Queensland State Velodrome, Brisbane

Queensland State Velodrome: Striking column-free arena with an elliptical footprint


The arena roof of the Queensland State Velodrome spans up to 118 metres between inclined perimeter supports, making it one of the largest clear-span roofs in Australia.

(Above) Courtesy David Spencer Photography

  Project Details

  Architect: Cox Rayner Architects 
  Structural Engineer: Arup 
  D+C Contractor: Watpac 
  Steel Fabricator: Beenleigh Steel Fabrications 
  Construction and Temporary Works Engineer: Construc 
  Steel Erector: BSF Mobile Cranes 
  Steel Detailer: Online Drafting Services 
  Steel Distributor: BlueScope Distribution 
  Steel Manufacturer: BlueScope (plate) 
  Surface Treatment: Tranzblast
  Coatings Supplier: PPG Industries

 

The strength and elegance of steel underpins the Queensland State Velodrome (QSV), which opened in 2016 and hosted the track cycling competition for the Gold Coast 2018 Commonwealth Games. 

Jointly funded by the Queensland and Australian governments, the QSV is Queensland’s first indoor velodrome. Located at the Sleeman Sports Complex in Brisbane and nestled into a sloping site, the QSV provides 1500 permanent seats for spectators, with provision for the seating capacity to be expanded to 4000 or more with the installation of temporary seating in event mode. 

The QSV’s saddle-shaped roof structure is elliptical in plan, with a major axis span of 118m and a minor axis span of 115m. The roof framing consists of lightweight steel hollow section planar facetted trusses radiating from a central truss ring referred to as the ‘oculus’. This arrangement allows the doubly curved roof profile to be generated by simple planar elements, avoiding the complexity and costs of complex 3D components while delivering the desired form. The roof, one of the longest clear-spanning roof structures in the country, is supported by raking columns positioned at an angle of 60 degrees to the horizontal, to create the appearance of a ‘floating’ roof. 

The building was delivered quickly and to a tight budget, in large part due to the efficiency of the design of the steel roof and wall structure, and the adoption of a ‘construction-lead’ approach to the design that ensured that the steel structure could be economically, safely and quickly fabricated and erected in parallel with the construction of the concrete substructure and bowl.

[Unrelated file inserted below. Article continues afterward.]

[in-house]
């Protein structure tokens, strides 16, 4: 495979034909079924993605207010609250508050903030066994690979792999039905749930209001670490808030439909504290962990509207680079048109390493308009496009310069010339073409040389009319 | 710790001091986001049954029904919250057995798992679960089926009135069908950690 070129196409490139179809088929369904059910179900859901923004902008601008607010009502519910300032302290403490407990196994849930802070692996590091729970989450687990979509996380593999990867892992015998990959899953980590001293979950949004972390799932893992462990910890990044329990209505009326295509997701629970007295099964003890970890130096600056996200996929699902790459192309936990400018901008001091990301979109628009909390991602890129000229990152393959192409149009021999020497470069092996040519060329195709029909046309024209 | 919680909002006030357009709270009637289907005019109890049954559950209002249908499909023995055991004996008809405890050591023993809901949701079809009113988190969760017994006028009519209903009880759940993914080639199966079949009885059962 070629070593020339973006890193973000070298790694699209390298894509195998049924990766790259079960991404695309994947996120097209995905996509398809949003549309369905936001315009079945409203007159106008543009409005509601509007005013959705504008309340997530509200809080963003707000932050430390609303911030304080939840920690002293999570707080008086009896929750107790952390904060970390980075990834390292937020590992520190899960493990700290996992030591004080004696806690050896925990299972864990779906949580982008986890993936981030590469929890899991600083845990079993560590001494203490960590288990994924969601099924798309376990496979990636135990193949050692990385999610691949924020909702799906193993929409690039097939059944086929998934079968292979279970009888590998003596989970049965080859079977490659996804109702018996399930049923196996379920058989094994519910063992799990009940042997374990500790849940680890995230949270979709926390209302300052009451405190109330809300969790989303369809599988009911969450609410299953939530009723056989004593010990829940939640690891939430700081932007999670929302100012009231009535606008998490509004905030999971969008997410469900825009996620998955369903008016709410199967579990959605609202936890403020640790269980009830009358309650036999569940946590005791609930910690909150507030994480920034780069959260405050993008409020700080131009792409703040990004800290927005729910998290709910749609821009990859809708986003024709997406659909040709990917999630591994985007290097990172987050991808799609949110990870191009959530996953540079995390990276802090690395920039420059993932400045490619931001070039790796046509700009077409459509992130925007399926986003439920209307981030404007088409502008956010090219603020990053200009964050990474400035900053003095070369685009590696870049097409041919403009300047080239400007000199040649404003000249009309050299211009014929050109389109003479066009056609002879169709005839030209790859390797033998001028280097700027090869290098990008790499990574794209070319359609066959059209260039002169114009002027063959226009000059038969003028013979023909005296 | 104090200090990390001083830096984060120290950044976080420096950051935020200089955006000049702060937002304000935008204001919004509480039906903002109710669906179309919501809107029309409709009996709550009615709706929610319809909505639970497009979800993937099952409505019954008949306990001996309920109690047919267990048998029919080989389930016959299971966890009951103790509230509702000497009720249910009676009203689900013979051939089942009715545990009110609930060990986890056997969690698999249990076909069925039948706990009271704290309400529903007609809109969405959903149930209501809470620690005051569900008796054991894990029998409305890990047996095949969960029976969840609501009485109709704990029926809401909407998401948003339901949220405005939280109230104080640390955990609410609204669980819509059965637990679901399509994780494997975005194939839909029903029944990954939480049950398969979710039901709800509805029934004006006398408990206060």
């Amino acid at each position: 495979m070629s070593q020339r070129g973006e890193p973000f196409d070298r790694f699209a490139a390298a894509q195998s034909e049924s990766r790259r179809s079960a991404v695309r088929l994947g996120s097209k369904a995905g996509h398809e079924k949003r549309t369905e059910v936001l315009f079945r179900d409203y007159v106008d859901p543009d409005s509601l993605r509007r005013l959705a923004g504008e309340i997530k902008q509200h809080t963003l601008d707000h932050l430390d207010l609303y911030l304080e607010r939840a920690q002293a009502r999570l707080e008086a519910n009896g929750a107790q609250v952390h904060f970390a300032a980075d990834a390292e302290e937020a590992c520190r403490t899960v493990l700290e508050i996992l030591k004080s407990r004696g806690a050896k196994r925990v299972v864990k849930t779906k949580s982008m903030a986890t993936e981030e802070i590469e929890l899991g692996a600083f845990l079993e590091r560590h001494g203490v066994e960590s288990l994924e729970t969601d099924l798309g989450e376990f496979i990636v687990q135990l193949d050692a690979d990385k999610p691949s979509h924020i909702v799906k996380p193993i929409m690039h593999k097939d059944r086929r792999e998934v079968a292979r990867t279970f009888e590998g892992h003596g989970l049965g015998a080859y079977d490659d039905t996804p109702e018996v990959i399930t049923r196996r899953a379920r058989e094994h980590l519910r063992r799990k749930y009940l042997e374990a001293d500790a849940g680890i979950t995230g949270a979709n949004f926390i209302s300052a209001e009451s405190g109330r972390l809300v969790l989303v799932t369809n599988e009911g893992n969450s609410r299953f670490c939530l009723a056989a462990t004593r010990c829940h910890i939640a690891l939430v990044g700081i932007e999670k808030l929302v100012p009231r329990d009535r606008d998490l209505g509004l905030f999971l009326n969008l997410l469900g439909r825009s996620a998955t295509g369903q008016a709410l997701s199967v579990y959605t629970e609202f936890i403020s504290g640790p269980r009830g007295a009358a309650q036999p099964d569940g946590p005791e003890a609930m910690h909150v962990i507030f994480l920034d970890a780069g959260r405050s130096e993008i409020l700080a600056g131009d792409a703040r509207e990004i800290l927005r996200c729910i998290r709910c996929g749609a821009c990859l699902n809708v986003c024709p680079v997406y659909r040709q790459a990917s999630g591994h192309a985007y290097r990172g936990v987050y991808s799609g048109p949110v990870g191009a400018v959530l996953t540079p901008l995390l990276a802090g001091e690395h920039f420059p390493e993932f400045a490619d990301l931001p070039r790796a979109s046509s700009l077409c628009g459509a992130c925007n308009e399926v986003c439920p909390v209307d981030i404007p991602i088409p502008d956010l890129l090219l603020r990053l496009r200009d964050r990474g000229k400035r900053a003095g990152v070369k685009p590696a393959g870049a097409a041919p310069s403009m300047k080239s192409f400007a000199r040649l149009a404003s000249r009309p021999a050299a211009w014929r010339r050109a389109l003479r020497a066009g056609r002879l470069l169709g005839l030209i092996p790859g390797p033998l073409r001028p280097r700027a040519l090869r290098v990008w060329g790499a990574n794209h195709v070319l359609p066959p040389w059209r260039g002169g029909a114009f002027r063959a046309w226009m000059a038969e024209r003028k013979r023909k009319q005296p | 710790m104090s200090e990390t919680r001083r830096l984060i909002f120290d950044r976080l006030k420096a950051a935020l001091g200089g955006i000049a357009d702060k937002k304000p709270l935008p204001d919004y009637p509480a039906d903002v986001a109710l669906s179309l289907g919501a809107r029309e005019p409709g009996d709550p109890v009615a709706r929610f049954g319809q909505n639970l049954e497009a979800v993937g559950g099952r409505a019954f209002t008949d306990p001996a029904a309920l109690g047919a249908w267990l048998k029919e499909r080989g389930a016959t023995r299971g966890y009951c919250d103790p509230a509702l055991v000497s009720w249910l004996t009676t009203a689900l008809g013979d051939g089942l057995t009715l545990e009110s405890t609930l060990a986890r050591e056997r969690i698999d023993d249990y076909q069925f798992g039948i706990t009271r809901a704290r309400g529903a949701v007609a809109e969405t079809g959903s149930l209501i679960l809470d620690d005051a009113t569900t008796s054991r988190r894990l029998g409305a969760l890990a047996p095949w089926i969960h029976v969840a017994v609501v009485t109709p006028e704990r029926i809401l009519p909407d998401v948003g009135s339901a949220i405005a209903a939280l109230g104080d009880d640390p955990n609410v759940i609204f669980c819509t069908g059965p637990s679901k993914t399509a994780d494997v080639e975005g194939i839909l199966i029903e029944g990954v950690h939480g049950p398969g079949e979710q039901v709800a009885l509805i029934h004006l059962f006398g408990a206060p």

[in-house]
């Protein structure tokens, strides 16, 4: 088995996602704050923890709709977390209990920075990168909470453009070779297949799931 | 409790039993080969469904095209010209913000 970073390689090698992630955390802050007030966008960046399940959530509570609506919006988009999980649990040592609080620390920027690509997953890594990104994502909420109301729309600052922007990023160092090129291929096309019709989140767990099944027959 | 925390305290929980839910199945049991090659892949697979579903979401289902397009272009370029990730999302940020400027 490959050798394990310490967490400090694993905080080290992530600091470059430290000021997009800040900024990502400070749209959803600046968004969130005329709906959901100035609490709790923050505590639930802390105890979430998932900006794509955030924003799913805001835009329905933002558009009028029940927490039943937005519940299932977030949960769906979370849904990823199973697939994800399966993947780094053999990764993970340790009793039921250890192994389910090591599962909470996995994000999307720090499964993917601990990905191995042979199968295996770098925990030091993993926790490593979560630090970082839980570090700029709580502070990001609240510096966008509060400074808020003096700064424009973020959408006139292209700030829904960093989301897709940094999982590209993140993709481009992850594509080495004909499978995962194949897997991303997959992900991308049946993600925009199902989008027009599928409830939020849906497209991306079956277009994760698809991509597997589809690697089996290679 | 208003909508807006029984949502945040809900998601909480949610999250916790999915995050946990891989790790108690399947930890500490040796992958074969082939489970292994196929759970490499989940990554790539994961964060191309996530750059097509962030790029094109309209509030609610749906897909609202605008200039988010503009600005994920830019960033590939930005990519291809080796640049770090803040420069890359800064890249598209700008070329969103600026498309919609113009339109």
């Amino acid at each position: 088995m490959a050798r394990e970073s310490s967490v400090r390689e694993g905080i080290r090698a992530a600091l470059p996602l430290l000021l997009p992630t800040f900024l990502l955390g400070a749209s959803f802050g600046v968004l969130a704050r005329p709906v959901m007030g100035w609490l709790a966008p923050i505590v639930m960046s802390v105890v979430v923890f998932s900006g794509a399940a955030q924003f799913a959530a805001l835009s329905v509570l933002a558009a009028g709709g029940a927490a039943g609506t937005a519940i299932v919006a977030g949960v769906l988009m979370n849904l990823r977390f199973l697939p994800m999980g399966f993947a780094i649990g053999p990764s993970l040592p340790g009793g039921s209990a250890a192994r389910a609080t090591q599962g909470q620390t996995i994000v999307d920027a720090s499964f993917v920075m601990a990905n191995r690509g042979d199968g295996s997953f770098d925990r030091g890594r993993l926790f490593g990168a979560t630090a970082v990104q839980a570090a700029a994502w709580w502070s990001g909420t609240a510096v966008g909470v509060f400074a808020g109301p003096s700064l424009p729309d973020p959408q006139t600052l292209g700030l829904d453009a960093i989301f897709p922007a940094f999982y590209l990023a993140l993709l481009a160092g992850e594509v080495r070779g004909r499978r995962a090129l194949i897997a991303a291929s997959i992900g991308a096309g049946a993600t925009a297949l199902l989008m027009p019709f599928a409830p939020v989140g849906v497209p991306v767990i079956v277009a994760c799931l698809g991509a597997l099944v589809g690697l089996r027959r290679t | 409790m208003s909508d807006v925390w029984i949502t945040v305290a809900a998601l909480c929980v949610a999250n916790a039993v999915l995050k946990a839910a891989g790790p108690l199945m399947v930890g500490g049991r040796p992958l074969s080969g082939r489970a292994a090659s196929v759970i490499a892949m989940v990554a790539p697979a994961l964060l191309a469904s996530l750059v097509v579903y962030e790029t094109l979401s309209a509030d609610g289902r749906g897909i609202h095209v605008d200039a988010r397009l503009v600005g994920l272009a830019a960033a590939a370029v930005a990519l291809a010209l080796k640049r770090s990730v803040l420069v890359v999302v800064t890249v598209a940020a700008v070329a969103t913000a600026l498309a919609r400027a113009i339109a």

The QSV won the ASI National Steel Excellence Award in the Engineering Projects category in 2016. Several innovations played a role in the successful delivery of the project and the realisation of the competition-winning architectural vision. These included: 

  • extensive use of parametric design techniques and shared models to allow rapid development and assessment of large numbers of framing options and to drive optimisation of the selected form
  • roof framing configured to allow the complex hyperbolic paraboloid roof to be formed by simple straight components 
  • simple straight roof components prefabricated into facetted planar roof trusses. These components and trusses were designed for fabrication in Queensland from readily available Australian steel
  • configuration of roof framing to allow the roof to be supported during erection by a small number of simple temporary props located within the arena infield. This ensured that the roof could be safely and rapidly erected before or during construction of the complex concrete bowl and concourse structures
  • sophisticated structural analysis and optimisation to minimise steel weight and material usage. 

The QSV’s steel structure is very efficient, with a primary roof steel weight of less than 50 kg/sqm. This is a significant achievement given the scale and complexity of the roof, the unusually large wind pressures and the small weight premium that arises from the construction-led and holistic approach of connections designed for ease of fabrication and erection rather than purely minimum weight. 

The project as a whole, including the Velodrome’s permanent roof structure, temporary works, secondary wall and roof framing, internal roofs and awnings, required in the order of 900 tonnes of hollow sections and 300 tonnes of plate. 

The design team took advantage of the shell action available from the doubly curved nature of the saddle-shaped roof to minimise steel tonnage across the project. Additionally, the building was designed to take advantage of the undulating landscape and the partially buried nature of the building to reduce steel weight by utilising the main north-south trusses as arches thrusting against large concrete abutments anchored into the hillside. 

As a result, the visible lower chords of radial trusses and roof bracing elements that sail through the upper part of the roof consist of either slender Circular Hollow Sections (CHS) members or rods, resulting in a remarkably light and airy feel to the space.